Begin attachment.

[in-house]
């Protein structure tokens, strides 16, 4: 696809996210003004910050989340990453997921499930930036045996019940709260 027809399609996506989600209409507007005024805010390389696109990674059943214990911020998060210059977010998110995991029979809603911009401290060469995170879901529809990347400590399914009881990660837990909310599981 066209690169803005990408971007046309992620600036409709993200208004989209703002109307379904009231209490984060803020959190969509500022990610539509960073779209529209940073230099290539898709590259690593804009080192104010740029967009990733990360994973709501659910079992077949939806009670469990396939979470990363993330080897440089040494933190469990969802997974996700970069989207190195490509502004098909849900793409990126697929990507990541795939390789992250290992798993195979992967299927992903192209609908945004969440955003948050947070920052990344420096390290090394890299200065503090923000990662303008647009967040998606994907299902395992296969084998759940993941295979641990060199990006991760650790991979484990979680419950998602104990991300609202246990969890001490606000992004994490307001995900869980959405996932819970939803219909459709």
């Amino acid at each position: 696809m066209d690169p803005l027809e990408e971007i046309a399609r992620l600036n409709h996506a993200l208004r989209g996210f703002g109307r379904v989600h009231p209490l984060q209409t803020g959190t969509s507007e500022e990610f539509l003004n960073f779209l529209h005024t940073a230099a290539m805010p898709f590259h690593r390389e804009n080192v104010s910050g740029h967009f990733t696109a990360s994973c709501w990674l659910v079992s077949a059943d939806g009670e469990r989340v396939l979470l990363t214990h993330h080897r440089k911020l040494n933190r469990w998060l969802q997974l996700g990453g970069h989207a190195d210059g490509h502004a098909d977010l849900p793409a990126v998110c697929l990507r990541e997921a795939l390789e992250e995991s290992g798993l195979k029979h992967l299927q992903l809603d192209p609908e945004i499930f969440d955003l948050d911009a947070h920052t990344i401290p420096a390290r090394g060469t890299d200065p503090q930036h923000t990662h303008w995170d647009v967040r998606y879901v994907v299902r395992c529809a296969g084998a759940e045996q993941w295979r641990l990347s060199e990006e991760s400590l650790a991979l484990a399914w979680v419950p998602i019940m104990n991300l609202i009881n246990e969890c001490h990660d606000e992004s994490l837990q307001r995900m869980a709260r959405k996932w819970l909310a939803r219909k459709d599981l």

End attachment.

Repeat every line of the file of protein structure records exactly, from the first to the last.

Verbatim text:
[in-house]
């Protein structure tokens, strides 16, 4: 696809996210003004910050989340990453997921499930930036045996019940709260 027809399609996506989600209409507007005024805010390389696109990674059943214990911020998060210059977010998110995991029979809603911009401290060469995170879901529809990347400590399914009881990660837990909310599981 066209690169803005990408971007046309992620600036409709993200208004989209703002109307379904009231209490984060803020959190969509500022990610539509960073779209529209940073230099290539898709590259690593804009080192104010740029967009990733990360994973709501659910079992077949939806009670469990396939979470990363993330080897440089040494933190469990969802997974996700970069989207190195490509502004098909849900793409990126697929990507990541795939390789992250290992798993195979992967299927992903192209609908945004969440955003948050947070920052990344420096390290090394890299200065503090923000990662303008647009967040998606994907299902395992296969084998759940993941295979641990060199990006991760650790991979484990979680419950998602104990991300609202246990969890001490606000992004994490307001995900869980959405996932819970939803219909459709």
């Amino acid at each position: 696809m066209d690169p803005l027809e990408e971007i046309a399609r992620l600036n409709h996506a993200l208004r989209g996210f703002g109307r379904v989600h009231p209490l984060q209409t803020g959190t969509s507007e500022e990610f539509l003004n960073f779209l529209h005024t940073a230099a290539m805010p898709f590259h690593r390389e804009n080192v104010s910050g740029h967009f990733t696109a990360s994973c709501w990674l659910v079992s077949a059943d939806g009670e469990r989340v396939l979470l990363t214990h993330h080897r440089k911020l040494n933190r469990w998060l969802q997974l996700g990453g970069h989207a190195d210059g490509h502004a098909d977010l849900p793409a990126v998110c697929l990507r990541e997921a795939l390789e992250e995991s290992g798993l195979k029979h992967l299927q992903l809603d192209p609908e945004i499930f969440d955003l948050d911009a947070h920052t990344i401290p420096a390290r090394g060469t890299d200065p503090q930036h923000t990662h303008w995170d647009v967040r998606y879901v994907v299902r395992c529809a296969g084998a759940e045996q993941w295979r641990l990347s060199e990006e991760s400590l650790a991979l484990a399914w979680v419950p998602i019940m104990n991300l609202i009881n246990e969890c001490h990660d606000e992004s994490l837990q307001r995900m869980a709260r959405k996932w819970l909310a939803r219909k459709d599981l």